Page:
Tipping the (Social Media) Scales

The question I’m asked most often—besides, of course, “Seriously, why did you do that (insert stupid thing)?” by my wife—is “How do you plan on scaling this?” This question usually comes from my colleagues at Harvard Business School (HBS) after I cite some of my Twitter engagement stats during a meeting or in casual conversation.

The query is definitely a fair one.

HBS has more than 70,000 alumni and since January 2013 we’ve engaged with 1,200 of them via Twitter. “Engagement,” as we define it, is when an alumnus/a replies to us—including our handle in his or her tweet—,“favorites” one of our tweets, and/or retweets one of our posts (for more on our approach to alumni engagement, read my post, “Rules of Twitter Engagement”). Granted, 1,200 is a paltry number compared to 70,000, but this small slice of the alumni population has engaged with us on more than 15,000 separate occasions since early 2013.

And while I am happy with these overall engagement numbers, I constantly feel like Augustus Gloop from Willy Wonka and the Chocolate Factory when it comes to Twitter.


Simply put, I want more….engagement.

But unlike the gluttonous fellow from the fictional town of Düsselheim—and the first one to meet his unlikely (or likely?) demise in the 1971 film starring Gene Wilder—I know that Twitter engagement is a lot harder to come by than chocolate.

Over the past few weeks, though, I’ve experimented with a few approaches that have helped us “scale” our alumni engagement at HBS; strategies I share in the paragraph below.

Two Novel Approaches
Over the past two years, we’ve published 80 “stories” via Storify (check out our feed at https://storify.com/hbsalumni). We’ve used the platform to aggregate tweets and Facebook activity around events or topical questions we’ve posed. Our typical approach—especially on Twitter—is to schedule a series of tweets to a select group of alumni (for example, our question about leadership was tweeted to alumni interested in this area) and then wait for the targeted alumni to respond. But, for our most recent chat about great brands, I took a different approach. While I still concentrated on alumni interested in branding on my tracking sheet (for more on Twitter tracking, read my post “Making the Case: Explaining the ROI of Your Social Media Efforts”) I also did two other things for the first time.

1) I went to my “lists”—which include all the alumni I have found on Twitter—and searched for individuals we had never interacted with before.




I then scheduled direct tweets to some of these tweeters with the hope that they would respond. I felt confident in this approach since the topic—brands and branding—was so general that it was bound to stimulate a response, or responses. That is, alumni didn’t need specialized knowledge to comment on the topic. Below are a few of the responses we received. In total, of the 32 alumni who commented 15 of them responded (i.e., engaged with us) for the very first time.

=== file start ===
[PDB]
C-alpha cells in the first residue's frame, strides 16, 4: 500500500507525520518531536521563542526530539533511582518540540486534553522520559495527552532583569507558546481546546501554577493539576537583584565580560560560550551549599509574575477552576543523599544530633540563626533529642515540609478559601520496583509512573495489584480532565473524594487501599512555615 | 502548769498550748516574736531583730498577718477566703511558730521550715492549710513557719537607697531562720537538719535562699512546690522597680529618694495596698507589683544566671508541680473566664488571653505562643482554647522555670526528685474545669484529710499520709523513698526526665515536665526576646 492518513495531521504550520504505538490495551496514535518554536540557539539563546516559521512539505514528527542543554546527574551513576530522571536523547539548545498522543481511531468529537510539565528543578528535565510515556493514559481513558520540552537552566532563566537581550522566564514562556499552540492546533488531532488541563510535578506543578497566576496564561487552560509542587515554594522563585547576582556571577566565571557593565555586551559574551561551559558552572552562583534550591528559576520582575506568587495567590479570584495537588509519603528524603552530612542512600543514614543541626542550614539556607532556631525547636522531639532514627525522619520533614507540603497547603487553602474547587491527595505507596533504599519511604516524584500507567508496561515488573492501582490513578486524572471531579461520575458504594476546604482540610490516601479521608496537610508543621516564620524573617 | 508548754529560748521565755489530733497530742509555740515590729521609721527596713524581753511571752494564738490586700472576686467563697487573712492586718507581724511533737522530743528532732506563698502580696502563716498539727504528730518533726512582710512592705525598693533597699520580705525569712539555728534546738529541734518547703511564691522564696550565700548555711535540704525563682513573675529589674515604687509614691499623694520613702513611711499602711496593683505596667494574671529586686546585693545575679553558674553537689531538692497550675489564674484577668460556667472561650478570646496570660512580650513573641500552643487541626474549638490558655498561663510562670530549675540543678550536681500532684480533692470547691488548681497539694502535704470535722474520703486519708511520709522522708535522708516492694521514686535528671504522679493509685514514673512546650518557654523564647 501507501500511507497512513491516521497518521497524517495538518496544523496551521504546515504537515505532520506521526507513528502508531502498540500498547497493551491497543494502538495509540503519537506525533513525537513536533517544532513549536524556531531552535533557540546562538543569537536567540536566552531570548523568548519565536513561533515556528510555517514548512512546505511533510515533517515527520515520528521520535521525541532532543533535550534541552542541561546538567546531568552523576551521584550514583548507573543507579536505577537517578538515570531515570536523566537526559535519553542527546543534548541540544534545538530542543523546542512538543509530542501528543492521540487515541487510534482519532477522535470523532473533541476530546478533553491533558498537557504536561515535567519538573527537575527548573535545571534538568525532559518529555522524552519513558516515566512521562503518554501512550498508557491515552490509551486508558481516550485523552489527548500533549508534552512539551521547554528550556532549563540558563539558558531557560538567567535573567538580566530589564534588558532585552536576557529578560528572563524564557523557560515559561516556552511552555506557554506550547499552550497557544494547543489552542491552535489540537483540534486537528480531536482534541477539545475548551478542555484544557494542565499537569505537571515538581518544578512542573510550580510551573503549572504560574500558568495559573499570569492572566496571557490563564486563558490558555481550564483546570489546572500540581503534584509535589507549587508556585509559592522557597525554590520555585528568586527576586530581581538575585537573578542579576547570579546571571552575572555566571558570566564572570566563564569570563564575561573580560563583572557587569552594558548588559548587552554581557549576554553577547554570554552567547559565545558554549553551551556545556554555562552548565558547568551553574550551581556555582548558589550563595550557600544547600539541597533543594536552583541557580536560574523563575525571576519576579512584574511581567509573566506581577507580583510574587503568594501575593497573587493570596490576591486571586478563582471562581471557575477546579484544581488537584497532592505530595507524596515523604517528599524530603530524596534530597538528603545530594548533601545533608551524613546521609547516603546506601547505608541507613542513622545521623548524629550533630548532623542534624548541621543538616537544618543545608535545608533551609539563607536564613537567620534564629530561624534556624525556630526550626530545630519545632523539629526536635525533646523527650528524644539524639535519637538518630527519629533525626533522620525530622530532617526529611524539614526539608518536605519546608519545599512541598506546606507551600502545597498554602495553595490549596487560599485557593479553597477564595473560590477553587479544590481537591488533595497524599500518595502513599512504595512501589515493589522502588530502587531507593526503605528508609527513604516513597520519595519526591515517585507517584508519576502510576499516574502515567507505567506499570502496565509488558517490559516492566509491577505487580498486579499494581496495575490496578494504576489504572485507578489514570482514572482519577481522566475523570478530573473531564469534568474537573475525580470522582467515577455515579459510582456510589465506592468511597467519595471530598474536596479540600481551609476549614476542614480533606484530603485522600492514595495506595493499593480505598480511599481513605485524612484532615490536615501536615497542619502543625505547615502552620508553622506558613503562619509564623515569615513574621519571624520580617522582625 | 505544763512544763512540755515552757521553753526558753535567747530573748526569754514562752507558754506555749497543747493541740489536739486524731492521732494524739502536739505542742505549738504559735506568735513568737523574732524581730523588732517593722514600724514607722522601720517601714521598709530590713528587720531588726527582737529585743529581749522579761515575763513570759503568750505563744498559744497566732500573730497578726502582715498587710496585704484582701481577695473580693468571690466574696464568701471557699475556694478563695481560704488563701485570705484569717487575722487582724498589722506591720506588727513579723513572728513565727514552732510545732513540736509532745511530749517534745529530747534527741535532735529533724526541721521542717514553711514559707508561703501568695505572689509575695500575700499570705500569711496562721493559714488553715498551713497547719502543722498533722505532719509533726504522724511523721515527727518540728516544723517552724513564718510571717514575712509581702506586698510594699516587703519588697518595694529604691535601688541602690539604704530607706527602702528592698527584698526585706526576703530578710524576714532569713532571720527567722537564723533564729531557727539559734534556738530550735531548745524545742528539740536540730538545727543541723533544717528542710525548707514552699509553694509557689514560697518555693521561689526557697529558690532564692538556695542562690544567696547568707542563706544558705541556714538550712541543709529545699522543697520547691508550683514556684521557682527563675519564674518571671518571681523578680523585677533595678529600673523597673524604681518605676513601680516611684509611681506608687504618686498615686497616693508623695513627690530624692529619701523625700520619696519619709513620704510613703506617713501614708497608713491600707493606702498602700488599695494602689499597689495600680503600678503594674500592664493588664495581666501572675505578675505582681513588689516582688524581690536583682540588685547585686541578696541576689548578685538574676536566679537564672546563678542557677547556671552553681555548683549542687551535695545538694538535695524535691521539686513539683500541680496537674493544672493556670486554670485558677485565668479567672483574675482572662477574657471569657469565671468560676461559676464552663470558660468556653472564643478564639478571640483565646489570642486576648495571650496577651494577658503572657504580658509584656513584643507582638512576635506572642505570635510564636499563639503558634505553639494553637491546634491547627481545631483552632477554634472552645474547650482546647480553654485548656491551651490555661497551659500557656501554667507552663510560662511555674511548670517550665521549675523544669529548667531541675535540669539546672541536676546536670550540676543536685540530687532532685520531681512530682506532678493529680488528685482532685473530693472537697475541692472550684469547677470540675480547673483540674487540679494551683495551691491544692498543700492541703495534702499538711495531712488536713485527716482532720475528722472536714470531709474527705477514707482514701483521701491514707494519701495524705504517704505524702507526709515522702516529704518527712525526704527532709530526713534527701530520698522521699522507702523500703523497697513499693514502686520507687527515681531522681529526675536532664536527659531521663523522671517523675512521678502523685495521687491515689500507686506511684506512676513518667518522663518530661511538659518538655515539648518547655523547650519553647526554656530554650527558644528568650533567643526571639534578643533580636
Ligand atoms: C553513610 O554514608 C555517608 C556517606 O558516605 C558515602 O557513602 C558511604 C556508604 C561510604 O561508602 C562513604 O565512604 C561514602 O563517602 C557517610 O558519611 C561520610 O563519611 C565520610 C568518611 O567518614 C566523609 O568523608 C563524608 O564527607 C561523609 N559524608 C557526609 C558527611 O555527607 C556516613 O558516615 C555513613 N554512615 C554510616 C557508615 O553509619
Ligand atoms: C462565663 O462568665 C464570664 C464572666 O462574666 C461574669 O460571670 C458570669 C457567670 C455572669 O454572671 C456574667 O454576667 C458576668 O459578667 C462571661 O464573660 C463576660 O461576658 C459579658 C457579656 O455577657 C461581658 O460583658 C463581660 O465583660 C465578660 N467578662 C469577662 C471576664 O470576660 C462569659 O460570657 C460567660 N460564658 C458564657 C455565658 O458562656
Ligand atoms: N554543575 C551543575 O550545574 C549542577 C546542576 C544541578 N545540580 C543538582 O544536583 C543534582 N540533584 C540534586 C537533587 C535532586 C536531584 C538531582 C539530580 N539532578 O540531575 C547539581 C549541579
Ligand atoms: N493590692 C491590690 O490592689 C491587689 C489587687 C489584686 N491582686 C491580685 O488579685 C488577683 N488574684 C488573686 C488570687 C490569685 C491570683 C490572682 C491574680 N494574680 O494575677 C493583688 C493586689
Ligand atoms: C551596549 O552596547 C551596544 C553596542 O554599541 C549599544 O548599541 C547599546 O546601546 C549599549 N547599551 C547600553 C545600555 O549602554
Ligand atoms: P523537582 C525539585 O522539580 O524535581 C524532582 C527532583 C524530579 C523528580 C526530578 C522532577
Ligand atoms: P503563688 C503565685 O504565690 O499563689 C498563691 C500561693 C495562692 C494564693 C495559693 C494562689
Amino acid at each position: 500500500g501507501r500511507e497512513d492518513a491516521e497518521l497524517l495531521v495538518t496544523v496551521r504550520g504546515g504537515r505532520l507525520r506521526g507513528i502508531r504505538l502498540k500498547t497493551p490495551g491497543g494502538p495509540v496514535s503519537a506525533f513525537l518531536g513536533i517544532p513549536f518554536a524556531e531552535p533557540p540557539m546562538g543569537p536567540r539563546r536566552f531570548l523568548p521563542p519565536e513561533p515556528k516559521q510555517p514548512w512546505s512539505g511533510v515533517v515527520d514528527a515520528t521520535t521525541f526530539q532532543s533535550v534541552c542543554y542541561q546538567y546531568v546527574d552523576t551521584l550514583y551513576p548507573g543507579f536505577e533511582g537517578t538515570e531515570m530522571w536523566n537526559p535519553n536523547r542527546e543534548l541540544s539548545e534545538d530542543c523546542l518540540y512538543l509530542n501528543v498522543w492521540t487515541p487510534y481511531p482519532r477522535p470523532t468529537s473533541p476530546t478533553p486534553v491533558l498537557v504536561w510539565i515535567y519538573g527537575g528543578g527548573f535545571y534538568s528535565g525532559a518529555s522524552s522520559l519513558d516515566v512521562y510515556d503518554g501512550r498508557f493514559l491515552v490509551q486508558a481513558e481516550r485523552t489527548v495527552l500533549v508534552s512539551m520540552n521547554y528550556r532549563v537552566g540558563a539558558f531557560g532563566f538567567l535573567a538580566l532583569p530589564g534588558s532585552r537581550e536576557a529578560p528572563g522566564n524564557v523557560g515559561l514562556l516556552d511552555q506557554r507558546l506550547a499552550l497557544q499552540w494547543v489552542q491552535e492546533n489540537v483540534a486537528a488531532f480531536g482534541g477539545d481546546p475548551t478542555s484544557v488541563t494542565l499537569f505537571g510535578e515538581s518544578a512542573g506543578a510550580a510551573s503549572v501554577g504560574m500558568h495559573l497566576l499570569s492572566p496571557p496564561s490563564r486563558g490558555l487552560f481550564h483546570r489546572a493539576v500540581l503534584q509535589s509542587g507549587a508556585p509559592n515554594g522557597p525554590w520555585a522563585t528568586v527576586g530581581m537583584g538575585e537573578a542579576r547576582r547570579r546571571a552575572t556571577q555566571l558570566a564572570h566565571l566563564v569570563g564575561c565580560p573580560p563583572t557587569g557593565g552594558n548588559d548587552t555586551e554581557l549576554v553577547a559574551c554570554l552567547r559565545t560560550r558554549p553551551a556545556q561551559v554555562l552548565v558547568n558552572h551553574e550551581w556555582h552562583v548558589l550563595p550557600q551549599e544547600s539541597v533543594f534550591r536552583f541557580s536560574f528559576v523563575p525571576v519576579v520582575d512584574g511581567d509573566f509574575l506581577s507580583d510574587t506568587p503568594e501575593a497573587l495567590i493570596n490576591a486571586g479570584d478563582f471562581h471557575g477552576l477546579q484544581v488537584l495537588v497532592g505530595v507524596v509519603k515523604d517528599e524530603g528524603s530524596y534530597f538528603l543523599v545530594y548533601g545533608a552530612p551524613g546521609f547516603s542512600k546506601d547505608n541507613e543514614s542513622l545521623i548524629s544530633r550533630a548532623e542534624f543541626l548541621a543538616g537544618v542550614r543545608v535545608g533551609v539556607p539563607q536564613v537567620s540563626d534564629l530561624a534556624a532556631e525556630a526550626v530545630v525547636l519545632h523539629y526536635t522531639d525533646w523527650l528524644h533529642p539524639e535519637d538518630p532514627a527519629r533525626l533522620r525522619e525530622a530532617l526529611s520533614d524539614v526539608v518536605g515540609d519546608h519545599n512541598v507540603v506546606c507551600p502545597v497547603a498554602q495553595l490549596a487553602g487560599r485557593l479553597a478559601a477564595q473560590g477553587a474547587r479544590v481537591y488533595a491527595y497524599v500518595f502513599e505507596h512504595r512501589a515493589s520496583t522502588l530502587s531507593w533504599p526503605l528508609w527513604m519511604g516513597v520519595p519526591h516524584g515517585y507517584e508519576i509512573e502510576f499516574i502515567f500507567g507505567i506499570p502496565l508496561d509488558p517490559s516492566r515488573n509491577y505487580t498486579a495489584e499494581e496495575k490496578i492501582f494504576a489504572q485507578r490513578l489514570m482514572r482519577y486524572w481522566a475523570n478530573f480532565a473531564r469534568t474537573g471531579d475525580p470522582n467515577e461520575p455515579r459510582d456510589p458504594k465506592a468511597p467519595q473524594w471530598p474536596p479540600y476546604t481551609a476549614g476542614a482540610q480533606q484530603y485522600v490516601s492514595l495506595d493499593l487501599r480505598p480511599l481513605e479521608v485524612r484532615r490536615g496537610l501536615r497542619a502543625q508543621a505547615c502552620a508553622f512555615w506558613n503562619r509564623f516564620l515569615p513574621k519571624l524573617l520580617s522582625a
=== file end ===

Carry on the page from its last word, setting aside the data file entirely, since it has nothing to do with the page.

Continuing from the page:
2) The second thing I did was much more time-consuming. I searched our HBS alumni LinkedIn group for graduates who listed “branding” as an area of interest in their profiles. I then accessed each alumni record to see if the alumnus/a included a Twitter handle under their “Contact” field. If they had, I tweeted our question to them as well.




So did this process work? Was I able to scale alumni engagement in a meaningful way? The answer is yes and no. As the chart below illustrates, I was able to increase new alumni engagement by 82% (from 33 to 79) from August to September…but I’ve had more productive months–specifically May 2013 and June 2013, where I interacted with 88 and 96 alumni, respectively, for the first time.

Naturally, more testing is necessary which I hope to write about in a future post.





Was this post helpful? Is there anything I missed? Please share your thoughts in the comments section.

Robert Bochnak manages social media for the Harvard Business School’s alumni office. He’s also the former writer and editor of GradMatters: The Blog for Tufts GSAS.

Follow Robert on Twitter at https://twitter.com/RobertBoc.


3 thoughts on “

  1. There is no doubt that engagement is essential. But more important maybe the network effect of he told two people who told two people and so on. Collaborating/crowdsourcing with the alumni network can even generate big returns.

  2. Look at your monthly engagement numbers. Your first year produced higher numbers than your second year. But that’s something you should have expected; back then you were grabbing the low hanging fruit. A good number of those folks may have engaged with any “Joe” on the street because they were just waiting to have someone to engage with. Now, you are working harder, and more creatively to engage new people; That isn’t easy, and will continue to evolve as you evolve. I think you created two worthy efforts to continue to identify and engage new alumni – although it may not have been very efficient.

    Could you use LinkedIn to create a discussion group for HBS alumni interested in advancing the use of social media? This may include influencers to help grow your base using Yves approach (see comment before this one).

  3. Pingback: Social Media Matters

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